With Project CHEF kids discover the joy of making delicious, healthy food
Imagine a group of Grade 4 students super excited and working together to make guacamole, their own tortilla chips, minestrone soup and a tofu stir fry. These are only some of the dishes that students at Strathcona Elementary learn to make thanks to Project CHEF (Cook Healthy Edible Food).
The program, delivered across the Vancouver School Board, is not only aimed at teaching students in Grades 4 and 5 to cook – it also teaches them about nutrition, balanced meals and where food comes from. For inner city kids, access to healthy food can be limited so the CLICK-supported program is especially valuable at a school like Strathcona.
After the chef-teacher demonstrates how to make a recipe (and also teaches the students skills such as how to hold a knife to chop effectively) the students, in groups of 4-5, get busy cooking, supervised by the
chef-teacher, chef assistants, their teacher and parent volunteers.
Started by chef and former teacher Barb Finley, Project CHEF is based on cooperative learning strategies. “It requires the students to work as a team. As the week in the program progresses, the students become more independent and start organizing themselves – with no arguing and a sense of fairness,” says Strathcona teacher Eileen De Forge.
Each student does a journal, “Food for Thought”, to record what they’ve learned. They are also given the recipes (with the nutritional breakdown) to take home and many students are inspired to make the recipes for their families.
In the end, one of the most powerful lessons for students is the joy and satisfaction of cooking
together and sitting down to share a delicious meal with friends. “They love it,” Eileen says.
Working hard night and day to make a living doesn’t stop Sara Bynoe from giving back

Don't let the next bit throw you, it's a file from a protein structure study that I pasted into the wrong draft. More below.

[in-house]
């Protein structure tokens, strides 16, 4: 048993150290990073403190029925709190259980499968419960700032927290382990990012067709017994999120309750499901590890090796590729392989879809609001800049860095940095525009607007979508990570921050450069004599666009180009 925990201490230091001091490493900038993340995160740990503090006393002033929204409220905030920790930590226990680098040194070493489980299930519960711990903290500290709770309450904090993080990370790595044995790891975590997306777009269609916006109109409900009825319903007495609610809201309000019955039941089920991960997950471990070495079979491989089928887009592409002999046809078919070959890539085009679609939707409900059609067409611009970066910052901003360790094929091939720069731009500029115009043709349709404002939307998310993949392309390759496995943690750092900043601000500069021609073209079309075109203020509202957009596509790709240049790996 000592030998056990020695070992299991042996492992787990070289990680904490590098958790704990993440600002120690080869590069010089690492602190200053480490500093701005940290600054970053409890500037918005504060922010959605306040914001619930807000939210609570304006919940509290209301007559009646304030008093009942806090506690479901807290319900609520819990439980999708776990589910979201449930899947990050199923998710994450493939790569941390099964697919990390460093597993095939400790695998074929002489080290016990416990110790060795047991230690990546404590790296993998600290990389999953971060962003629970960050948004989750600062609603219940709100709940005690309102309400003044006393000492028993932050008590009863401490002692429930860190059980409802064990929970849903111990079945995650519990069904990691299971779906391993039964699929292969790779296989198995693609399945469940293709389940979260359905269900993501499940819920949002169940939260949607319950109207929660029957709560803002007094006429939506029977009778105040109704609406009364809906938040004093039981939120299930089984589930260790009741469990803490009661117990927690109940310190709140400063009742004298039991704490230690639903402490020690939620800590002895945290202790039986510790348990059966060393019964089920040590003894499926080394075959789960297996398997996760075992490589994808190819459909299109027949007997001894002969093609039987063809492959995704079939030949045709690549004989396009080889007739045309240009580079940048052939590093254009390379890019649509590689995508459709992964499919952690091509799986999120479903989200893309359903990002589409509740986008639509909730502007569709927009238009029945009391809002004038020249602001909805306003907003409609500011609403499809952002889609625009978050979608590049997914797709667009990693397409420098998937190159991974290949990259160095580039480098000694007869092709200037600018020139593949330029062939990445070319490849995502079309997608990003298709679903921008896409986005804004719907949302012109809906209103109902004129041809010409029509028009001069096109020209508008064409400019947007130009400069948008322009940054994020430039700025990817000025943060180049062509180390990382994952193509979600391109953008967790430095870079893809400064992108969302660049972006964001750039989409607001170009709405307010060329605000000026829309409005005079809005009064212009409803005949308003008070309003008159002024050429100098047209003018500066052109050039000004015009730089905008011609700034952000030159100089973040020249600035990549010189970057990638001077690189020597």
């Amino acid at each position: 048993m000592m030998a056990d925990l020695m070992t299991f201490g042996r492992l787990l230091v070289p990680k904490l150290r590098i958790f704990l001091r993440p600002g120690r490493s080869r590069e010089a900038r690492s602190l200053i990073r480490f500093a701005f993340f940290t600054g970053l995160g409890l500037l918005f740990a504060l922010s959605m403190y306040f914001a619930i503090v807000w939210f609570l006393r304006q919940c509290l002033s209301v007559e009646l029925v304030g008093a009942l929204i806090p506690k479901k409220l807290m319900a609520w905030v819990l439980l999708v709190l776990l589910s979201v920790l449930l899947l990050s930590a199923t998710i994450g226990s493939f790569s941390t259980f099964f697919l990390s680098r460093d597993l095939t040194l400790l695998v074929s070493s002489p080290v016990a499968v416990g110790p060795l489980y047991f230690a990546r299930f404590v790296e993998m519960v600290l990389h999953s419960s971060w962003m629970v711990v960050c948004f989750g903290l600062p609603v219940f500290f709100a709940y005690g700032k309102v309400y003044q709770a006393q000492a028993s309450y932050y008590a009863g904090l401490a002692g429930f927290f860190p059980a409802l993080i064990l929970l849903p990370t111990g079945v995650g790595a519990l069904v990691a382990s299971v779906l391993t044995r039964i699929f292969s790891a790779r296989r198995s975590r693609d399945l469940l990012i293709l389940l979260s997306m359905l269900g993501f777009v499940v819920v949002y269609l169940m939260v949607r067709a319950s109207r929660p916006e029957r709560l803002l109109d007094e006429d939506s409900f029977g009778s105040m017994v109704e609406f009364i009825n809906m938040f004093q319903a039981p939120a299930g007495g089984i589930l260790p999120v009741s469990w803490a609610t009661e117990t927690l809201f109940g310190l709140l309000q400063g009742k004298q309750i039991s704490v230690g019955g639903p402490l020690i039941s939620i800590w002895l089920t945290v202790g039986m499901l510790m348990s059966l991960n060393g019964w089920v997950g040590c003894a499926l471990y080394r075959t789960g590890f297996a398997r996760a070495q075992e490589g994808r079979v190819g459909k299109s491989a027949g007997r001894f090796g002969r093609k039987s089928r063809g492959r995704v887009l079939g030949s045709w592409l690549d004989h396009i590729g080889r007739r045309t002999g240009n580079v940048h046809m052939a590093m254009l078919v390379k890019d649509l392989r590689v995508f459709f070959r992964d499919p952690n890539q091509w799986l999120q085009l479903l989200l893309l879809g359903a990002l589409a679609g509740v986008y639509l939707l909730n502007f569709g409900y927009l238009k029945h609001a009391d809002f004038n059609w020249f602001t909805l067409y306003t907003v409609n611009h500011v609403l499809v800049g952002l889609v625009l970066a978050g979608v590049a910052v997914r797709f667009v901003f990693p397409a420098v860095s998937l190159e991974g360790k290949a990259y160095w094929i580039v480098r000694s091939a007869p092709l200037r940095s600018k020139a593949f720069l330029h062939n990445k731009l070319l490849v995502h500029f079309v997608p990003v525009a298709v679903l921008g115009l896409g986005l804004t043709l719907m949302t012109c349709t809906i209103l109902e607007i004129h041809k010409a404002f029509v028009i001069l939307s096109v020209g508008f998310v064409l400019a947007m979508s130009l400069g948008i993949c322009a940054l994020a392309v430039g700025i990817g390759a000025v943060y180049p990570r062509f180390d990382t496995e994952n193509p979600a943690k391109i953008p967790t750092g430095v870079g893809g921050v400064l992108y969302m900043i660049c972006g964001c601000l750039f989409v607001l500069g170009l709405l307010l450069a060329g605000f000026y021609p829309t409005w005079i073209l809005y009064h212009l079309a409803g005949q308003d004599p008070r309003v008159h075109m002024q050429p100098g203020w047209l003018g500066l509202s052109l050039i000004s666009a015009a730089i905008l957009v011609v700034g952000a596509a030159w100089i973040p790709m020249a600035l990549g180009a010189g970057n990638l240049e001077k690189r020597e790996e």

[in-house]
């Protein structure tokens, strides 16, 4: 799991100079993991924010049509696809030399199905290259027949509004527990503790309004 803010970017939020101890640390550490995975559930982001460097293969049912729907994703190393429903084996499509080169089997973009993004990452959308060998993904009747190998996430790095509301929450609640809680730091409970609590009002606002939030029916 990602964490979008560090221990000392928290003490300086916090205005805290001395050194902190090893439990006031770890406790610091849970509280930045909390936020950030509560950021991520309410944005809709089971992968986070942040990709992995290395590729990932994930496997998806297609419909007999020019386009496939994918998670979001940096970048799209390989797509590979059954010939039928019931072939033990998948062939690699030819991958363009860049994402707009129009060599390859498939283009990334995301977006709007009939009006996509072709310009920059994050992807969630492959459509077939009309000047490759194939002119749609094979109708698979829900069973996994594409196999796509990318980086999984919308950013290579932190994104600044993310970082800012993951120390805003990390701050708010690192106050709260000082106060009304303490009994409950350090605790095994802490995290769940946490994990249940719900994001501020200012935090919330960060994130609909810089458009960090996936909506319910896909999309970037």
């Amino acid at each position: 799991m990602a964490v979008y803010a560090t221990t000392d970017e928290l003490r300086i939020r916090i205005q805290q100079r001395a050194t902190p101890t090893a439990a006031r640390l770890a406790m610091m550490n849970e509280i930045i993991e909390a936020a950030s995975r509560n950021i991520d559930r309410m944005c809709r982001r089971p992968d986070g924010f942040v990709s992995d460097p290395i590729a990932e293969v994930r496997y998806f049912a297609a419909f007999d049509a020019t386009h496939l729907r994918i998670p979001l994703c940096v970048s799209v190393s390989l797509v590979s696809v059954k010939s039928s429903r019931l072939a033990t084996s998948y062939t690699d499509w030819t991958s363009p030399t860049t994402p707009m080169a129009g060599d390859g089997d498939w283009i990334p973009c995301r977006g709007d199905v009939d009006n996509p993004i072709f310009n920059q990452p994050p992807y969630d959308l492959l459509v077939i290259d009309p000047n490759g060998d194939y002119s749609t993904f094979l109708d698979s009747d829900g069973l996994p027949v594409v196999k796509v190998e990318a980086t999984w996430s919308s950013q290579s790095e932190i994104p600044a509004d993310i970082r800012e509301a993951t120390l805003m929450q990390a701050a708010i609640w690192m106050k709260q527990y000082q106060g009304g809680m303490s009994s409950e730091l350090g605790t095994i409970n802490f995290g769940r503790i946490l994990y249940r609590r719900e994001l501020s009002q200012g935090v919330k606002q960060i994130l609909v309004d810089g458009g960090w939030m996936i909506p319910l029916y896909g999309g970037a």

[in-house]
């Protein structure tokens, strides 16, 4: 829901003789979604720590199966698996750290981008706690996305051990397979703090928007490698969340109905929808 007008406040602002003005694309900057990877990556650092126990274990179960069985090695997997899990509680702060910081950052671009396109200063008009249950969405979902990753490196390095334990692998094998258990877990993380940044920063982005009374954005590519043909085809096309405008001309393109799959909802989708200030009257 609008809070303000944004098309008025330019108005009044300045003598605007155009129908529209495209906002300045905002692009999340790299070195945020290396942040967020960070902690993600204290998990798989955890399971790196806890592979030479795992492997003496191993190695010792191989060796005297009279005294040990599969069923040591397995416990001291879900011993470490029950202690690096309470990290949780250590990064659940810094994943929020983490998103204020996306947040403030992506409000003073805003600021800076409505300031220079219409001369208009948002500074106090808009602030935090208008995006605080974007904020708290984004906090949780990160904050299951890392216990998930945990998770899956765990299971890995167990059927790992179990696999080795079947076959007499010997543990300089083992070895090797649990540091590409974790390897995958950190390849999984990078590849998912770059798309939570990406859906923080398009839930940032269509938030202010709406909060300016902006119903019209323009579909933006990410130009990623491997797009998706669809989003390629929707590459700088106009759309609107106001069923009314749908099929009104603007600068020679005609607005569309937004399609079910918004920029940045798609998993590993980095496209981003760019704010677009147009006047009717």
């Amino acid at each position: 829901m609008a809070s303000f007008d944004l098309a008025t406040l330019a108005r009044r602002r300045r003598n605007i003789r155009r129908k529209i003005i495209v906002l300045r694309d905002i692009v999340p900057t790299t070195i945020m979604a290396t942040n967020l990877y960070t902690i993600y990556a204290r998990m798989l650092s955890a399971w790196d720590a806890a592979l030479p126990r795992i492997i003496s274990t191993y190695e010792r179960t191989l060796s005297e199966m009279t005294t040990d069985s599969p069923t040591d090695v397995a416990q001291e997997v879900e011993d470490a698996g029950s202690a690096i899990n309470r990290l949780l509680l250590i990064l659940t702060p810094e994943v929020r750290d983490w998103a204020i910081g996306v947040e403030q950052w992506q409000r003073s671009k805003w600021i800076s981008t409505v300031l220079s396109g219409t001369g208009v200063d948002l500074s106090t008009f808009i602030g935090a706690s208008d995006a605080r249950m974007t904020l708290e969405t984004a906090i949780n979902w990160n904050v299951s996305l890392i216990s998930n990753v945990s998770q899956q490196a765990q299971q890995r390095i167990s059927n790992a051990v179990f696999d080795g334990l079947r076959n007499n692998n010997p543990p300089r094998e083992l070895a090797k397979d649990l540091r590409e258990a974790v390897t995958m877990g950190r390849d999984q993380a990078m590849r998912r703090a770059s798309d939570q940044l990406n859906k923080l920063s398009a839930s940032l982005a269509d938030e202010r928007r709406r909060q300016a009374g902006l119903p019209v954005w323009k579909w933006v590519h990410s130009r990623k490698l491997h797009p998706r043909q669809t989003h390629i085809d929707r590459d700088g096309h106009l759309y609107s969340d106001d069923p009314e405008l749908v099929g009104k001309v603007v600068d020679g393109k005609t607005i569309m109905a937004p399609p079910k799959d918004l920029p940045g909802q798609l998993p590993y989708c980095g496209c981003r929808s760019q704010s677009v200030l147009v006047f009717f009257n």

Sara Bynoe faces the same challenges many young people, often dubbed Millennials, have in Vancouver. To live in a city this expensive, she works multiple jobs as an actor, comic, writer and producer to pay the bills.
Since 2000 she has produced and hosted an event called “Teen Angst Night”. It’s a highly original comedy show that sees individuals get up on stage to read their most embarrassing, cringe-worthy diary entries, letters, poetry and more from their tortured teen years.
But Sara is remarkable for more than her artistic talents. Despite the challenge of making a living in our city, she is determined to give back to her community – so she donates some of the tickets sales from “Teen Angst Night” to CLICK.
CLICK and its mission to support children living in poverty in Vancouver fit with Sara’s commitment to give back to the local community.
“The fact that one in five children in Vancouver lives in poverty is huge for me,” she says. For Sara, who saw her mother and grandmother work to make their communities better, giving back is just the way she wants to live her life. “I am by no means a wealthy person but supporting each other is the right thing to do.”
Jesse Costucci-Phillips honoured with Mayor’s Achievement Award
Jesse Costucci-Phillips epitomizes how far a child growing up in poverty and tremendously difficult circumstances can go with support.
Jesse is a 2017 recipient of The Mayor’s Achievement Award, recognizing those who improve the quality of life for the citizens of Vancouver.
A former foster child, Jesse confronted her hurdles head on and turned her life around entirely. She is a motivational speaker, outdoor enthusiast and marathon runner. She is currently
enrolled in the Native Indian Teacher Education Program at UBC, determined to make a difference for the next generation.
Help us keep the momentum going…for the kidsI have lived in Vancouver for 32 years, and like most residents of this city I am very grateful for all the wonderful things our city has to offer.
But for some time there has been growing evidence that this city has become a hard, if not cruel place to live for many – most notably because of a dire lack of affordable housing. It will take highly committed governments to solve the housing crisis, and in the meantime it will put a phenomenal strain on vulnerable individuals and families.
The children helped by CLICK-supported programs are overwhelmingly in working poor families. Their limited monthly income is eaten up far too much by housing costs, leaving very little for food, transportation and even hydro, let alone clothes, sports and other activities most families take for granted.
In the year it launched, 2004, CLICK directed a total of $9,000 to seven different programs for inner city kids. Last year, in 2016, we directed $122,000 to 58 programs. We’re proud of that track record.
With your support, CLICK can continue to be an on-the-ground, local force for good in the lives of children living in poverty in Vancouver.
Thanks for caring,
Thanks to our generous partners!
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